In 1980 I had journeyed to Pucallpa to come to sample Yage or Ayahuasca, the Vine of the Soul or Rope of the Dead. I had journeyed for days and nights, picking up information from other travelers. By the time I arrived, my time had nearly run out, and I had to seek a session through a canoe operator on the slummy back streets of Yarinacocha at two days notice. The shaman was crippled with leprosy. In a macabre gesture beyond belief he had to crawl across the floor to get to the ayahuasca bottle and because he had no fingers, he had to pull out the cork with his teeth, holding it in the stumps of his hands. He poured me a vial of brown liquid. I simmered this briefly under a kerosine lamp and drank its pungent contents like varnish. He sat talking to his friends spitting volubly in every direction. Bizarrely he had a son or nephew who he was caring for very tenderly and keeping well protected from mosquitoes. It could be he was now in remission! After some thirty minutes when I hadn't begun to feel that terribly nauseous I asked for a second cup to make sure the vision quest was accomplished.

Shipibo skirt showing ayahuaca vision motifs (San Francisco, Yarinacocha)

After this I began to feel the need to lie down. I returned to my room at the Mystic Society on the edge of the lagoon. I was lying flat in the night feeling really nauseous with the sounds of the lagoon and the insects weaving through the night air. The surroundings were alive with Shipibo art. The moving patterns moved with waves of nausea. I turned desperately to vomit and found a host of Shipibo vases stored there each yawning at me waiting to receive my offering. I then felt slowly better and began to settle into the visions in earnest. The zig-zag bed covers were running with flood waves of Shipibo energy. The force of the ayahuasca became all-consuming. Everywhere I tried to look, it was pulling me into its vortex like a whirlpool, so I would become lost. The mere shock of trying to step backwards seemed to add a toxic intensity. All my previous visionary experiences came apart like a stack of cards. Above all I wanted to know how consciousness was realized in space-time. I posed the eternal question as a koan and sat in stillness of death in the tropical night 'seeing' the answer with my quantum-mechanical brain, revealing its secrets of precognition - how conscious experience is able to reach both forward and backward in time. The Orphic experience from the world beyond.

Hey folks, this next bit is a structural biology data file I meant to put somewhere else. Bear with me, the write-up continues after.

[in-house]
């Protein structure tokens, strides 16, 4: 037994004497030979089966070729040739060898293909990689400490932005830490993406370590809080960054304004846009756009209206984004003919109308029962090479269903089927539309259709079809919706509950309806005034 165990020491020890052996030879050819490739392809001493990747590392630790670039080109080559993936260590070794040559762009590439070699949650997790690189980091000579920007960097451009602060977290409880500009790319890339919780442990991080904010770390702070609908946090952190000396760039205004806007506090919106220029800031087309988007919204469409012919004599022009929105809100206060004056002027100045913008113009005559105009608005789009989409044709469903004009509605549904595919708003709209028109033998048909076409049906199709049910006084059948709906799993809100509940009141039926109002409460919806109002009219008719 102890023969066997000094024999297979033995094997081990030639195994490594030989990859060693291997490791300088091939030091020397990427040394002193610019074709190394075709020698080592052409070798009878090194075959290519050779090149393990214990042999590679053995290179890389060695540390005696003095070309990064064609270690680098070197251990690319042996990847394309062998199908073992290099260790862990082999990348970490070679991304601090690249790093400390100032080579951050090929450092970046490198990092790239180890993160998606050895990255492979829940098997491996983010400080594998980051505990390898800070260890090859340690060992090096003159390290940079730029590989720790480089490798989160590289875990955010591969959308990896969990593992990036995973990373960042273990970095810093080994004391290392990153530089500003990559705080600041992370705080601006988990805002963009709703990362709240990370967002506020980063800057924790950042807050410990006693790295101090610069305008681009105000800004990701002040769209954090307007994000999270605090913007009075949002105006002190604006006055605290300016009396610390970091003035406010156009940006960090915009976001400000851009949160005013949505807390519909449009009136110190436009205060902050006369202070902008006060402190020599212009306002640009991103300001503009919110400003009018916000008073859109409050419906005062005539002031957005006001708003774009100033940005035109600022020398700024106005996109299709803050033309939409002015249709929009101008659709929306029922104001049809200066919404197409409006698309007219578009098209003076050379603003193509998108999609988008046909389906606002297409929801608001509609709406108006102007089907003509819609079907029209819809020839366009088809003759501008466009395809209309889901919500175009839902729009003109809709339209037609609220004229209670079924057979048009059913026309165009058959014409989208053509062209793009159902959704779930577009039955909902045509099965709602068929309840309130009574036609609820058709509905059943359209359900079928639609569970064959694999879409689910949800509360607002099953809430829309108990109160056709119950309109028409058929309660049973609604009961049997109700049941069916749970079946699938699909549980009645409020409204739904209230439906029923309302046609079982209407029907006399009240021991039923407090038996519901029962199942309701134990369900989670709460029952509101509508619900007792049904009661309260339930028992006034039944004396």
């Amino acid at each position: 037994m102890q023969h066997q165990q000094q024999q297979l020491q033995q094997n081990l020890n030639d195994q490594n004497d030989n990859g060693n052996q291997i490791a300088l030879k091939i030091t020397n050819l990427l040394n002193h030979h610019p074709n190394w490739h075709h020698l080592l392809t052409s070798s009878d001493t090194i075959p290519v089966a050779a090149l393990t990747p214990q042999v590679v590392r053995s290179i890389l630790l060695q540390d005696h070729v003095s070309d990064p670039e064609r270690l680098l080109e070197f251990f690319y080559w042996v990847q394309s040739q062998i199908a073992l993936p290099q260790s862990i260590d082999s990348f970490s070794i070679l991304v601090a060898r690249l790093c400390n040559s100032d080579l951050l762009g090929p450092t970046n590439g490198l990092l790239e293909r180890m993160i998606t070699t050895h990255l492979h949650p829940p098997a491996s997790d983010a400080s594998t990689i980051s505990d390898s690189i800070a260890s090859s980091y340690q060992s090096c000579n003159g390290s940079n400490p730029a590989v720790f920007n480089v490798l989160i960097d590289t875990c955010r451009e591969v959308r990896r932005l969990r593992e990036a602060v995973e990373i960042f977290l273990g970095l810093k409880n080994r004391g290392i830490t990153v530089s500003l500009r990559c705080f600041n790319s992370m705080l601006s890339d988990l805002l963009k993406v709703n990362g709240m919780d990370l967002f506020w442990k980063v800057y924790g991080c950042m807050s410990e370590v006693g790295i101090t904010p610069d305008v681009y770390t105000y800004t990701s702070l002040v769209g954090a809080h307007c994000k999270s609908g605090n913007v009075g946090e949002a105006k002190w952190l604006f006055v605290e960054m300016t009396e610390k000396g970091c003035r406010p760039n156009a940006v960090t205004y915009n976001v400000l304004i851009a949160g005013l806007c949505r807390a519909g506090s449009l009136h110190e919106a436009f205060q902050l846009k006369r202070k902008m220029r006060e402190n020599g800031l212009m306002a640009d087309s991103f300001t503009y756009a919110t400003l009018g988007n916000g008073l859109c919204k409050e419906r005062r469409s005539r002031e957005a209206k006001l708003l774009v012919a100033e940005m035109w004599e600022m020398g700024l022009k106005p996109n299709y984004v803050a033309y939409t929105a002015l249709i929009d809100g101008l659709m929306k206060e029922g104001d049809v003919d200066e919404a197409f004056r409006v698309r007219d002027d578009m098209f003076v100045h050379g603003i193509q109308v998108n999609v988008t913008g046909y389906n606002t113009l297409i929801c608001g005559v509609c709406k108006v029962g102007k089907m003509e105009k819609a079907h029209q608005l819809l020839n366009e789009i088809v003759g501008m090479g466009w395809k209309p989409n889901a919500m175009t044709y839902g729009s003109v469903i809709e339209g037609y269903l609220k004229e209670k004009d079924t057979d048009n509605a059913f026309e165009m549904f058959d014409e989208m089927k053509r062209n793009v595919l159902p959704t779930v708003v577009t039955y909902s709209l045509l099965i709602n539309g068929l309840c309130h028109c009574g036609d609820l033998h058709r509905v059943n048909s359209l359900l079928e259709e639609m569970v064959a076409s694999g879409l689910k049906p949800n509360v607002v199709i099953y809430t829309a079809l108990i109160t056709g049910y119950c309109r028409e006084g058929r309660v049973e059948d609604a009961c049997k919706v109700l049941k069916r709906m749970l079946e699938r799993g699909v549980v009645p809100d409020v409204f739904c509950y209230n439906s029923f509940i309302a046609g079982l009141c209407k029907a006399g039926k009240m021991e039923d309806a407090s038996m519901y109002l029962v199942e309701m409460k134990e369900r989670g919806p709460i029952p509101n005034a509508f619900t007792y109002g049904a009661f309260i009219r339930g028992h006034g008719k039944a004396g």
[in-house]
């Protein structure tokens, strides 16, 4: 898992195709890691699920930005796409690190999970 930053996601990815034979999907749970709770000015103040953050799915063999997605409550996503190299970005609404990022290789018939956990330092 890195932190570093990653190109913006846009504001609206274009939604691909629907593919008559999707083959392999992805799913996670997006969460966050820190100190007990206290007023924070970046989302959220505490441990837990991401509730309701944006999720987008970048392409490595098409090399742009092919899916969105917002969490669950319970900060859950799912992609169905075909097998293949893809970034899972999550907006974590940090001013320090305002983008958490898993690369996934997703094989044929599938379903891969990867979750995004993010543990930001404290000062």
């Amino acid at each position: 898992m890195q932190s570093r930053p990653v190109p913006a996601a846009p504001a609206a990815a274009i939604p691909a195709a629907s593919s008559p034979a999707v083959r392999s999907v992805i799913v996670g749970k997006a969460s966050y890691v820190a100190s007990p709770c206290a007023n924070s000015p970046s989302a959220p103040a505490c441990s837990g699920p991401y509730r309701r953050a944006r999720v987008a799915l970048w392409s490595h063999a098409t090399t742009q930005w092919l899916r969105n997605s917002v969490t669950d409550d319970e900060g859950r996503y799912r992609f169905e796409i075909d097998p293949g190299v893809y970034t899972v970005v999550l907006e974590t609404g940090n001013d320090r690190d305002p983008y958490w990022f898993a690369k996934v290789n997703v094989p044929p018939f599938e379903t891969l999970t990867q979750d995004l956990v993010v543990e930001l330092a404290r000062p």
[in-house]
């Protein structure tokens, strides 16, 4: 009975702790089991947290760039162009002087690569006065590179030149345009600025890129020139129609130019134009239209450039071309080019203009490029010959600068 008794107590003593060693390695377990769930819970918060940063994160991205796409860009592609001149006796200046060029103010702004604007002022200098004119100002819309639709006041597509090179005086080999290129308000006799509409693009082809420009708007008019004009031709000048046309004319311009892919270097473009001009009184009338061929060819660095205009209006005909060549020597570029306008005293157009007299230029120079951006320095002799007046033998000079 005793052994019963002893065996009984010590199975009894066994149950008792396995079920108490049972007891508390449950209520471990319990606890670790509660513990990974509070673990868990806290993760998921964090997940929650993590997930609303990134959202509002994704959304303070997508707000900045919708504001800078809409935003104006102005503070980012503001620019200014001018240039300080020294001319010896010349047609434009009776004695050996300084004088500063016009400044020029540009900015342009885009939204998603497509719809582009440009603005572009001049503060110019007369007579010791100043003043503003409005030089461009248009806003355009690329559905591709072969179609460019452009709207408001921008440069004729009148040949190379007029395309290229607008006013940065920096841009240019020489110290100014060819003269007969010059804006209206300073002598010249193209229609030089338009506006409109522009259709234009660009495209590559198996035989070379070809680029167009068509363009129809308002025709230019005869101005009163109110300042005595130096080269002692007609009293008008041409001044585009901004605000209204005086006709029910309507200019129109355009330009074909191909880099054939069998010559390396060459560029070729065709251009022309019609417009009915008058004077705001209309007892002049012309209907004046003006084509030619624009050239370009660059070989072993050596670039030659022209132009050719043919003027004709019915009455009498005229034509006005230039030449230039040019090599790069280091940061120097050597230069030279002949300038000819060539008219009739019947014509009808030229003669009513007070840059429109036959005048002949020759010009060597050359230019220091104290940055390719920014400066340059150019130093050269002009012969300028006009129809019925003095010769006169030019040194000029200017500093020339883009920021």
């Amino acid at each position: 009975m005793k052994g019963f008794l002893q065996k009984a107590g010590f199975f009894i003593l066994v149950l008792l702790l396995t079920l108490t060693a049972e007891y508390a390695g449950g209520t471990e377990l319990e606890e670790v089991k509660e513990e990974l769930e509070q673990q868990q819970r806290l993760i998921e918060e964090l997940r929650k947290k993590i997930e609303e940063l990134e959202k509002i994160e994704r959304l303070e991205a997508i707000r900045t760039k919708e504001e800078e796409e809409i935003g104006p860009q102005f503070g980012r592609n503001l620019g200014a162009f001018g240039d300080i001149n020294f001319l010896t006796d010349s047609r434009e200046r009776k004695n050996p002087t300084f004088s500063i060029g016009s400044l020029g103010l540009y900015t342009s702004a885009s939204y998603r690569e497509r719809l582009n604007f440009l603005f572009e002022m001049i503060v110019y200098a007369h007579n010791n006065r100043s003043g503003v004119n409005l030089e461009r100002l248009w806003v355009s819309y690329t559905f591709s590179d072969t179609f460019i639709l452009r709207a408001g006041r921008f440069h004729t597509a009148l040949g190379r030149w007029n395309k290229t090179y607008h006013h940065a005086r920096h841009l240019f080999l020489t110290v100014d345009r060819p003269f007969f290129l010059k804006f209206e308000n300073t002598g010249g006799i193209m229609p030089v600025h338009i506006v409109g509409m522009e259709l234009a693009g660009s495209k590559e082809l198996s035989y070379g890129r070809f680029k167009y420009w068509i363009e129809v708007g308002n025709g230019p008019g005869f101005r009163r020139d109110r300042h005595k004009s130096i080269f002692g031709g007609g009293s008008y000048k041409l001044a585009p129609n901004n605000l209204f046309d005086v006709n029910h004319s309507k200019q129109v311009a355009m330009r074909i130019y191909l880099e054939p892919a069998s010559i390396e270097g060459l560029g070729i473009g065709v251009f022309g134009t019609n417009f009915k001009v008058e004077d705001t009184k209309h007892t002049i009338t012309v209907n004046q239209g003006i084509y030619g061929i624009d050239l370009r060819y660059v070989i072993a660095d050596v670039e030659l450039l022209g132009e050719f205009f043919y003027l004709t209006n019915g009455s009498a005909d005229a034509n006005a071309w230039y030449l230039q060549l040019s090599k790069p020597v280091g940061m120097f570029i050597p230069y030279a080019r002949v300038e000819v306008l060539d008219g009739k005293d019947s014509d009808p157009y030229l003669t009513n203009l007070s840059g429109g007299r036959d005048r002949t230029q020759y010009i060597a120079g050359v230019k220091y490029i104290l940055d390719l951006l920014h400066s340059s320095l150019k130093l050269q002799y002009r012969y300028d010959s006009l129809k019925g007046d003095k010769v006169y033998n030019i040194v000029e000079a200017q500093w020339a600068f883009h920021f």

La Senora and Trinico at the end of the 1999 ayahuasca session